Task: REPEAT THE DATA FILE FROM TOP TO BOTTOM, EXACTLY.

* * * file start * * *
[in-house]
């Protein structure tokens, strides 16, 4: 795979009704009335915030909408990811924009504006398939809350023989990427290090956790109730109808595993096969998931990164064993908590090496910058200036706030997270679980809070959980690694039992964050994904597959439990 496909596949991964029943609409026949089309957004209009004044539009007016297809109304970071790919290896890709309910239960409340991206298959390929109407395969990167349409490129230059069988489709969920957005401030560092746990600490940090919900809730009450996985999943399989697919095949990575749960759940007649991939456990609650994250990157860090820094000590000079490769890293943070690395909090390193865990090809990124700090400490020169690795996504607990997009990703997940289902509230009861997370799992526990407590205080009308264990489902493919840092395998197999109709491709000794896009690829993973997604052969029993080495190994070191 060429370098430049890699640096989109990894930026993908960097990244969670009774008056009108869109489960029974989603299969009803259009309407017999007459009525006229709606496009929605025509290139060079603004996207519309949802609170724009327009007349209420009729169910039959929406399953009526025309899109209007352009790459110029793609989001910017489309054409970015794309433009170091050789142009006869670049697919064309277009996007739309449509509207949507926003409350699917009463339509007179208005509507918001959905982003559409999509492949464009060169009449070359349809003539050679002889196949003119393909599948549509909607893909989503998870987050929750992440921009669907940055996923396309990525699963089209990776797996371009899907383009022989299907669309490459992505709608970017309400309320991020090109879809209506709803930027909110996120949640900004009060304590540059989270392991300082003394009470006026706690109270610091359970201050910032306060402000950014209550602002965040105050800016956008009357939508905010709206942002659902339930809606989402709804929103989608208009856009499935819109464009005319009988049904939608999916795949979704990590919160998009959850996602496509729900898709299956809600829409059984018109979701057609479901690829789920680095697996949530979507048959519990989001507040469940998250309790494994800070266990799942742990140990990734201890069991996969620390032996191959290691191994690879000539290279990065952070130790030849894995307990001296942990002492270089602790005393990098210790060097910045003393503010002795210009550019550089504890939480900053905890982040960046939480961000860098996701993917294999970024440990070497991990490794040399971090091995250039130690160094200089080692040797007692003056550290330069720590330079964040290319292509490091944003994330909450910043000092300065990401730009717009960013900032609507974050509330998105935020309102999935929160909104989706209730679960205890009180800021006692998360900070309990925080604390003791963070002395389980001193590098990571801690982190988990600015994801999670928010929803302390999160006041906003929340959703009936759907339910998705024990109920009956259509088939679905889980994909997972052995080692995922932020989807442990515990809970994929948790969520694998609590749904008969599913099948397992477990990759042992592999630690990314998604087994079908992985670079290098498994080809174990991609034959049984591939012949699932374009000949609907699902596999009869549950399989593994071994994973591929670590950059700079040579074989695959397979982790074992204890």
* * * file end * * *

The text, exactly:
[in-house]
């Protein structure tokens, strides 16, 4: 795979009704009335915030909408990811924009504006398939809350023989990427290090956790109730109808595993096969998931990164064993908590090496910058200036706030997270679980809070959980690694039992964050994904597959439990 496909596949991964029943609409026949089309957004209009004044539009007016297809109304970071790919290896890709309910239960409340991206298959390929109407395969990167349409490129230059069988489709969920957005401030560092746990600490940090919900809730009450996985999943399989697919095949990575749960759940007649991939456990609650994250990157860090820094000590000079490769890293943070690395909090390193865990090809990124700090400490020169690795996504607990997009990703997940289902509230009861997370799992526990407590205080009308264990489902493919840092395998197999109709491709000794896009690829993973997604052969029993080495190994070191 060429370098430049890699640096989109990894930026993908960097990244969670009774008056009108869109489960029974989603299969009803259009309407017999007459009525006229709606496009929605025509290139060079603004996207519309949802609170724009327009007349209420009729169910039959929406399953009526025309899109209007352009790459110029793609989001910017489309054409970015794309433009170091050789142009006869670049697919064309277009996007739309449509509207949507926003409350699917009463339509007179208005509507918001959905982003559409999509492949464009060169009449070359349809003539050679002889196949003119393909599948549509909607893909989503998870987050929750992440921009669907940055996923396309990525699963089209990776797996371009899907383009022989299907669309490459992505709608970017309400309320991020090109879809209506709803930027909110996120949640900004009060304590540059989270392991300082003394009470006026706690109270610091359970201050910032306060402000950014209550602002965040105050800016956008009357939508905010709206942002659902339930809606989402709804929103989608208009856009499935819109464009005319009988049904939608999916795949979704990590919160998009959850996602496509729900898709299956809600829409059984018109979701057609479901690829789920680095697996949530979507048959519990989001507040469940998250309790494994800070266990799942742990140990990734201890069991996969620390032996191959290691191994690879000539290279990065952070130790030849894995307990001296942990002492270089602790005393990098210790060097910045003393503010002795210009550019550089504890939480900053905890982040960046939480961000860098996701993917294999970024440990070497991990490794040399971090091995250039130690160094200089080692040797007692003056550290330069720590330079964040290319292509490091944003994330909450910043000092300065990401730009717009960013900032609507974050509330998105935020309102999935929160909104989706209730679960205890009180800021006692998360900070309990925080604390003791963070002395389980001193590098990571801690982190988990600015994801999670928010929803302390999160006041906003929340959703009936759907339910998705024990109920009956259509088939679905889980994909997972052995080692995922932020989807442990515990809970994929948790969520694998609590749904008969599913099948397992477990990759042992592999630690990314998604087994079908992985670079290098498994080809174990991609034959049984591939012949699932374009000949609907699902596999009869549950399989593994071994994973591929670590950059700079040579074989695959397979982790074992204890």